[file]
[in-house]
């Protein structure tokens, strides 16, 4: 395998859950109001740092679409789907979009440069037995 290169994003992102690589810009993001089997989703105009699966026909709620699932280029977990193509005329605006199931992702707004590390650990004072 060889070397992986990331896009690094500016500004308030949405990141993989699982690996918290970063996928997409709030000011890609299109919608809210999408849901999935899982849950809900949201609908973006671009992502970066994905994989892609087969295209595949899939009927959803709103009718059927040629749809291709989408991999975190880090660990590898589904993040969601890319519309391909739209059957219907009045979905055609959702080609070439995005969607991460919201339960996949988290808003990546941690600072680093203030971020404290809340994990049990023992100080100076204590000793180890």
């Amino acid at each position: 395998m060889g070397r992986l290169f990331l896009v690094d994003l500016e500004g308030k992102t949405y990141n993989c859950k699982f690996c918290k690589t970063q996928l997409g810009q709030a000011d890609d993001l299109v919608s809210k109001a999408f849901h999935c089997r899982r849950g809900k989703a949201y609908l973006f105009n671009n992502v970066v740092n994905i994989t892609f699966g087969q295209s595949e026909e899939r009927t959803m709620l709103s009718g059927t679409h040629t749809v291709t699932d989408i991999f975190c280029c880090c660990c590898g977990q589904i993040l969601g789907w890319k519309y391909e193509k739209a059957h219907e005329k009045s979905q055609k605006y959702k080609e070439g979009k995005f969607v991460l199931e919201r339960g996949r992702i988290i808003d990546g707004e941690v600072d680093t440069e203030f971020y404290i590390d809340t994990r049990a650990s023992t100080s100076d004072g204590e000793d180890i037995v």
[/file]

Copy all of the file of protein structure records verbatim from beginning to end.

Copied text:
[in-house]
């Protein structure tokens, strides 16, 4: 395998859950109001740092679409789907979009440069037995 290169994003992102690589810009993001089997989703105009699966026909709620699932280029977990193509005329605006199931992702707004590390650990004072 060889070397992986990331896009690094500016500004308030949405990141993989699982690996918290970063996928997409709030000011890609299109919608809210999408849901999935899982849950809900949201609908973006671009992502970066994905994989892609087969295209595949899939009927959803709103009718059927040629749809291709989408991999975190880090660990590898589904993040969601890319519309391909739209059957219907009045979905055609959702080609070439995005969607991460919201339960996949988290808003990546941690600072680093203030971020404290809340994990049990023992100080100076204590000793180890």
């Amino acid at each position: 395998m060889g070397r992986l290169f990331l896009v690094d994003l500016e500004g308030k992102t949405y990141n993989c859950k699982f690996c918290k690589t970063q996928l997409g810009q709030a000011d890609d993001l299109v919608s809210k109001a999408f849901h999935c089997r899982r849950g809900k989703a949201y609908l973006f105009n671009n992502v970066v740092n994905i994989t892609f699966g087969q295209s595949e026909e899939r009927t959803m709620l709103s009718g059927t679409h040629t749809v291709t699932d989408i991999f975190c280029c880090c660990c590898g977990q589904i993040l969601g789907w890319k519309y391909e193509k739209a059957h219907e005329k009045s979905q055609k605006y959702k080609e070439g979009k995005f969607v991460l199931e919201r339960g996949r992702i988290i808003d990546g707004e941690v600072d680093t440069e203030f971020y404290i590390d809340t994990r049990a650990s023992t100080s100076d004072g204590e000793d180890i037995v």